By Julia Warren, City of Lake Oswego
Crime Prevention Through Environmental Design (CPTED) is a concept applied by combining both design and crime prevention strategies.
It has been found that design tools such as lighting, fencing, foliage, and even color can be facilitated to welcome “intended users”. Proper use of these design tools may allow increased “natural surveillance” while establishing clear access points and boundaries, reducing the opportunity and occurrence of crime. When this occurs, a sense of ownership and the feeling of a safe community is enhanced.
“Unintended users” are those who may use the space to commit crimes or who exhibit other behaviors unwelcome to “intended users”. “Intended users” are residents, customers, or citizens using the area for non-criminal purpose. CPTED applies the theory that when the amount of “intended users” increases, the amount of “unintended users” decreases.
Imagine a neighborhood that is having problems with “unintended users” using an alley that runs behind several neighborhood houses. Residents have expressed that they do not feel safe using the alley or going into their back yards at night. The alley has been overrun with litter, graffiti, and drug paraphernalia. Several of the neighbors have put up chain-linked fencing with barbed wire along the top to prevent the possibility of “unintended users” entering their property.
Using CPTED strategies, the neighborhood may solve the problems in the alley with a few minor changes.
Lighting is a great start because criminals do not like to be noticed or seen. Lighting that easily identifies anyone will discourage “unintended users” from using the area. CPTED takes into account lighting and fixtures that allow for low light pollution, good color rendition, and smooth transition between one light source to the next. Good lighting not only causes “unintended users” to feel exposed, it allows for great identification for witnesses and mechanical surveillance.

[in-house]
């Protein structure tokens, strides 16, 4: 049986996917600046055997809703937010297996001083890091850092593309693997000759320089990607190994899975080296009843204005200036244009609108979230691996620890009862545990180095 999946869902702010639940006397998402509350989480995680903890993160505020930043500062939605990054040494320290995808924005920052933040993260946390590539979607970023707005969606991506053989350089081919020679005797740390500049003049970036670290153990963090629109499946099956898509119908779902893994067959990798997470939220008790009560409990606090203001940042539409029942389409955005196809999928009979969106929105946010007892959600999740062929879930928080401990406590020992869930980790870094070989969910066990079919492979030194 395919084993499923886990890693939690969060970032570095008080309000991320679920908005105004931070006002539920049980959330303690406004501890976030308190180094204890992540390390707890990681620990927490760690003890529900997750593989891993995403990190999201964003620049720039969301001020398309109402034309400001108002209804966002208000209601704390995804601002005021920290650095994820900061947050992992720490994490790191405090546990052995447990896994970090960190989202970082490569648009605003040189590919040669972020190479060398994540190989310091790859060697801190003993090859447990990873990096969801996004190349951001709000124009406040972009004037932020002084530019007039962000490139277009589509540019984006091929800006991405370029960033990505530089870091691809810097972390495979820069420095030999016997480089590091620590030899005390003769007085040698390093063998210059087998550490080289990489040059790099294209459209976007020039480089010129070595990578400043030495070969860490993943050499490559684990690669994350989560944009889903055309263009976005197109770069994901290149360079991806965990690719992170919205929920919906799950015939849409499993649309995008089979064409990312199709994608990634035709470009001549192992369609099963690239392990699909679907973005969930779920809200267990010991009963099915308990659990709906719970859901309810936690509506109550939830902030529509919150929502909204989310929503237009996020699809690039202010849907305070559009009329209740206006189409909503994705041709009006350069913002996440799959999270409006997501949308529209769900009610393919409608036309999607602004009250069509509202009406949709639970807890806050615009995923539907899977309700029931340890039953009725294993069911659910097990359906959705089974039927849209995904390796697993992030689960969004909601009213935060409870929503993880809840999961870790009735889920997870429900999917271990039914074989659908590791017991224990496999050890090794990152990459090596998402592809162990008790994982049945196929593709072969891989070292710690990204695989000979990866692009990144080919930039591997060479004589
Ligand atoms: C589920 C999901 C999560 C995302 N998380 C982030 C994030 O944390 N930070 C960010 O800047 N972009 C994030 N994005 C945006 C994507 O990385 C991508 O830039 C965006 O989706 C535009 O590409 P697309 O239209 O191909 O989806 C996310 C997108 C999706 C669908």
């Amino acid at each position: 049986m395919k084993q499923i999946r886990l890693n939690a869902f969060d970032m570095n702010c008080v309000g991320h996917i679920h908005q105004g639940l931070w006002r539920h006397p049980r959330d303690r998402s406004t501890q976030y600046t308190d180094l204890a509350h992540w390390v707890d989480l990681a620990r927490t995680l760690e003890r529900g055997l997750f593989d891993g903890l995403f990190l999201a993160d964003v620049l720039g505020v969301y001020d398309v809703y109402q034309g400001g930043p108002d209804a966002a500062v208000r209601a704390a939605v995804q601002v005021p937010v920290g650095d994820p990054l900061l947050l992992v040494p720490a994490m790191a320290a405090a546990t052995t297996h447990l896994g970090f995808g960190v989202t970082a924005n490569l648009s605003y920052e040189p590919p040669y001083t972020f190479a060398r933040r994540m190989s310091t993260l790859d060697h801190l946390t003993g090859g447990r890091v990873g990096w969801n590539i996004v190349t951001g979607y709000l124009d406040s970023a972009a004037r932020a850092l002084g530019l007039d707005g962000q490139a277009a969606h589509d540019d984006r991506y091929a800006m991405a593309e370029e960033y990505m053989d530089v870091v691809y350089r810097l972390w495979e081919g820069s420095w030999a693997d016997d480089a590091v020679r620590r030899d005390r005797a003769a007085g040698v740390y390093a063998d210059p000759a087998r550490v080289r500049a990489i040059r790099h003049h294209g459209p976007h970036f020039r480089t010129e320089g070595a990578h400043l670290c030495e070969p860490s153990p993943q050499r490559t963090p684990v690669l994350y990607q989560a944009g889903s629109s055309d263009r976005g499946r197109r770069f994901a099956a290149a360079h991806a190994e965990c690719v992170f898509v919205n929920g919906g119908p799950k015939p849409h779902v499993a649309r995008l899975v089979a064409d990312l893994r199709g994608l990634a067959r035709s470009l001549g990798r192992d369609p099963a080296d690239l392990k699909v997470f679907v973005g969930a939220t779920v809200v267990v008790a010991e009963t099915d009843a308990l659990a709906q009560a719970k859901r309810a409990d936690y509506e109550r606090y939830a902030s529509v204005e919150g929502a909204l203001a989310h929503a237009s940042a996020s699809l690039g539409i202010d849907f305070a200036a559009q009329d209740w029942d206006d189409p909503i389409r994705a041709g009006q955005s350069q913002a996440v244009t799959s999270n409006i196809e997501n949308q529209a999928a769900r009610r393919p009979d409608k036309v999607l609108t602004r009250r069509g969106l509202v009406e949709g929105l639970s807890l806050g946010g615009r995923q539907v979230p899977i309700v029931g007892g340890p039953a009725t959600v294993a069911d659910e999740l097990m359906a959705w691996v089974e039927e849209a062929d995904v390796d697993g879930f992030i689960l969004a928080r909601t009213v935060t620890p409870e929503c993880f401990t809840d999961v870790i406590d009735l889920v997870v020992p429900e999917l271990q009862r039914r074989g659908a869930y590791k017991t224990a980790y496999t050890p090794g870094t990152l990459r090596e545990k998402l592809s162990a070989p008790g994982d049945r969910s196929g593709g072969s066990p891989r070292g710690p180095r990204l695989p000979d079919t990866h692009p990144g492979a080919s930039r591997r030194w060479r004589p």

Selecting a good fence is also encouraged. While chain-linked fencing provides “access control”, it can often give “intended users” a feeling that the area is not safe. Because it is good to have “intended users” use an area, they should perceive it as safe. An option is to use fencing that allows for “natural surveillance” while presenting a less threatening appearance, such as decorative wrought iron.
“Natural Surveillance” is a term used to describe how well people can see an area without obstruction. If an “unintended user” senses they can be easily seen, they are less likely to use an area for criminal purpose.
Opening up back yards to the alley can increase a sense of ownership for residents and allow them to socialize and get to know their neighbors. When neighbors know each other, they are more likely to recognize people who do not belong.
It is also important that the appearance of the alley be maintained and exhibit a well cared for appearance. Review the two images and decide which alley you would feel comfortable entering.
An “intended user” would be more likely to feel safe in the alley presented in Figure 1. A criminal or “unintended user” would be more likely to use the alley presented in Figure 2.
In Figure 1, notice the well-groomed foliage. The plants and fencing are used to create “symbolic barriers” between private and public space while allowing “natural surveillance”. The windows of the houses have a clear view of the alley. In addition, having the garages face the alley insures that residents will be driving through the alley, further increasing surveillance.
Because the alley in Figure 1 is well maintained with high visibility, it is unlikely that “unintended users” would enter this alley with criminal intent.
The alley example is only one of many. CPTED has been used to convert everything from bus stops to entire communities, accomplishing it’s goal to reduce the occurrence and fear of crime while improving the quality of life.